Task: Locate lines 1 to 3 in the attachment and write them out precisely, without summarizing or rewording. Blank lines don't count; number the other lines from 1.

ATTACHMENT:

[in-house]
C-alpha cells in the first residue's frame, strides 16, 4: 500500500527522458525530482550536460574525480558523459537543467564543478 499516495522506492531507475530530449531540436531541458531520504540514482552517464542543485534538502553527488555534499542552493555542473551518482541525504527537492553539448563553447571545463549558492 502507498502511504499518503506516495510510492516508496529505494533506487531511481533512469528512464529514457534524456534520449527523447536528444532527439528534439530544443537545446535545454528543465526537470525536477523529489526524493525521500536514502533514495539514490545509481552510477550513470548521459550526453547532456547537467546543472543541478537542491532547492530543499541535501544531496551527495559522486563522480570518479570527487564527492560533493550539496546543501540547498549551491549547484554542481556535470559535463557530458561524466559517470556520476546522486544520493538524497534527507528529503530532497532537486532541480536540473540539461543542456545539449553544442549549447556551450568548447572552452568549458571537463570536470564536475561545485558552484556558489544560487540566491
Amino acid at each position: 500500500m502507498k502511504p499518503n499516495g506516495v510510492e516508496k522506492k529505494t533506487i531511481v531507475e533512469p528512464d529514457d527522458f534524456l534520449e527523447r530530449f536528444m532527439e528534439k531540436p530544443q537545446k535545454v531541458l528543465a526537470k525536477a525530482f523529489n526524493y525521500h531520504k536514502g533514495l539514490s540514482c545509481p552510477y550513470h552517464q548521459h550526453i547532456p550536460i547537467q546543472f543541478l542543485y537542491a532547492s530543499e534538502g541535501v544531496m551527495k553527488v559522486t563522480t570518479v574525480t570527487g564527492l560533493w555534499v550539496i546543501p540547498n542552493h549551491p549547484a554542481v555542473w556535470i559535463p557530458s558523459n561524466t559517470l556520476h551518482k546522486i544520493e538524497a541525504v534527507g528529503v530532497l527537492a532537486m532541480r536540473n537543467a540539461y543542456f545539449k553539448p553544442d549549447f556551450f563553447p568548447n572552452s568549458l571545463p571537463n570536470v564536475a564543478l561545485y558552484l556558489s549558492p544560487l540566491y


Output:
[in-house]
C-alpha cells in the first residue's frame, strides 16, 4: 500500500527522458525530482550536460574525480558523459537543467564543478 499516495522506492531507475530530449531540436531541458531520504540514482552517464542543485534538502553527488555534499542552493555542473551518482541525504527537492553539448563553447571545463549558492 502507498502511504499518503506516495510510492516508496529505494533506487531511481533512469528512464529514457534524456534520449527523447536528444532527439528534439530544443537545446535545454528543465526537470525536477523529489526524493525521500536514502533514495539514490545509481552510477550513470548521459550526453547532456547537467546543472543541478537542491532547492530543499541535501544531496551527495559522486563522480570518479570527487564527492560533493550539496546543501540547498549551491549547484554542481556535470559535463557530458561524466559517470556520476546522486544520493538524497534527507528529503530532497532537486532541480536540473540539461543542456545539449553544442549549447556551450568548447572552452568549458571537463570536470564536475561545485558552484556558489544560487540566491
Amino acid at each position: 500500500m502507498k502511504p499518503n499516495g506516495v510510492e516508496k522506492k529505494t533506487i531511481v531507475e533512469p528512464d529514457d527522458f534524456l534520449e527523447r530530449f536528444m532527439e528534439k531540436p530544443q537545446k535545454v531541458l528543465a526537470k525536477a525530482f523529489n526524493y525521500h531520504k536514502g533514495l539514490s540514482c545509481p552510477y550513470h552517464q548521459h550526453i547532456p550536460i547537467q546543472f543541478l542543485y537542491a532547492s530543499e534538502g541535501v544531496m551527495k553527488v559522486t563522480t570518479v574525480t570527487g564527492l560533493w555534499v550539496i546543501p540547498n542552493h549551491p549547484a554542481v555542473w556535470i559535463p557530458s558523459n561524466t559517470l556520476h551518482k546522486i544520493e538524497a541525504v534527507g528529503v530532497l527537492a532537486m532541480r536540473n537543467a540539461y543542456f545539449k553539448p553544442d549549447f556551450f563553447p568548447n572552452s568549458l571545463p571537463n570536470v564536475a564543478l561545485y558552484l556558489s549558492p544560487l540566491y